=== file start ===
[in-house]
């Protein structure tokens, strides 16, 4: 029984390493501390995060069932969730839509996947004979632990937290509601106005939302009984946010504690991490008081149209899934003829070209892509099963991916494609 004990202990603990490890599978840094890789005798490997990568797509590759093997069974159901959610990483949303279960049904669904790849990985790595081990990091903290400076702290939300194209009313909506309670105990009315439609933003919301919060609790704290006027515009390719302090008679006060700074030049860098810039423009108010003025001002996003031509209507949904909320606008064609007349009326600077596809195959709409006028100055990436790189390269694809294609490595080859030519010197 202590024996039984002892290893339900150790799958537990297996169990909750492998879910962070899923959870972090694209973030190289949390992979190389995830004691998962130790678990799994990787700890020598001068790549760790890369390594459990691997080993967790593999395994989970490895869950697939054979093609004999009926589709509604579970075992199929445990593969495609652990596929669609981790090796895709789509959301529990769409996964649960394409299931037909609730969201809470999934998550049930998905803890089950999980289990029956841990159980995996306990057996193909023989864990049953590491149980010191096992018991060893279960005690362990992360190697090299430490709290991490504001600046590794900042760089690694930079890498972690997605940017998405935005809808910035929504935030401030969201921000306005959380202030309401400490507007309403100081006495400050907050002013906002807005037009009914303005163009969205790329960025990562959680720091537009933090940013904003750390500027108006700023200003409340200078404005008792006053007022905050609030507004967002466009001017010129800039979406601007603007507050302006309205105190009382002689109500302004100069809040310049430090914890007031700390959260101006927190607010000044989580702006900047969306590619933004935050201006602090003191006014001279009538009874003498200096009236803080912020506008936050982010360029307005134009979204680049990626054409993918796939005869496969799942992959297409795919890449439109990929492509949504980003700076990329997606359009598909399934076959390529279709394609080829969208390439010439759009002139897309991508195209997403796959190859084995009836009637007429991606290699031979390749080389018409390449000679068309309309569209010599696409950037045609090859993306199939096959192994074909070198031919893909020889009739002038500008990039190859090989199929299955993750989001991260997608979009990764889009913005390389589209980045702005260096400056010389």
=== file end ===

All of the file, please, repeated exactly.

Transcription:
[in-house]
């Protein structure tokens, strides 16, 4: 029984390493501390995060069932969730839509996947004979632990937290509601106005939302009984946010504690991490008081149209899934003829070209892509099963991916494609 004990202990603990490890599978840094890789005798490997990568797509590759093997069974159901959610990483949303279960049904669904790849990985790595081990990091903290400076702290939300194209009313909506309670105990009315439609933003919301919060609790704290006027515009390719302090008679006060700074030049860098810039423009108010003025001002996003031509209507949904909320606008064609007349009326600077596809195959709409006028100055990436790189390269694809294609490595080859030519010197 202590024996039984002892290893339900150790799958537990297996169990909750492998879910962070899923959870972090694209973030190289949390992979190389995830004691998962130790678990799994990787700890020598001068790549760790890369390594459990691997080993967790593999395994989970490895869950697939054979093609004999009926589709509604579970075992199929445990593969495609652990596929669609981790090796895709789509959301529990769409996964649960394409299931037909609730969201809470999934998550049930998905803890089950999980289990029956841990159980995996306990057996193909023989864990049953590491149980010191096992018991060893279960005690362990992360190697090299430490709290991490504001600046590794900042760089690694930079890498972690997605940017998405935005809808910035929504935030401030969201921000306005959380202030309401400490507007309403100081006495400050907050002013906002807005037009009914303005163009969205790329960025990562959680720091537009933090940013904003750390500027108006700023200003409340200078404005008792006053007022905050609030507004967002466009001017010129800039979406601007603007507050302006309205105190009382002689109500302004100069809040310049430090914890007031700390959260101006927190607010000044989580702006900047969306590619933004935050201006602090003191006014001279009538009874003498200096009236803080912020506008936050982010360029307005134009979204680049990626054409993918796939005869496969799942992959297409795919890449439109990929492509949504980003700076990329997606359009598909399934076959390529279709394609080829969208390439010439759009002139897309991508195209997403796959190859084995009836009637007429991606290699031979390749080389018409390449000679068309309309569209010599696409950037045609090859993306199939096959192994074909070198031919893909020889009739002038500008990039190859090989199929299955993750989001991260997608979009990764889009913005390389589209980045702005260096400056010389």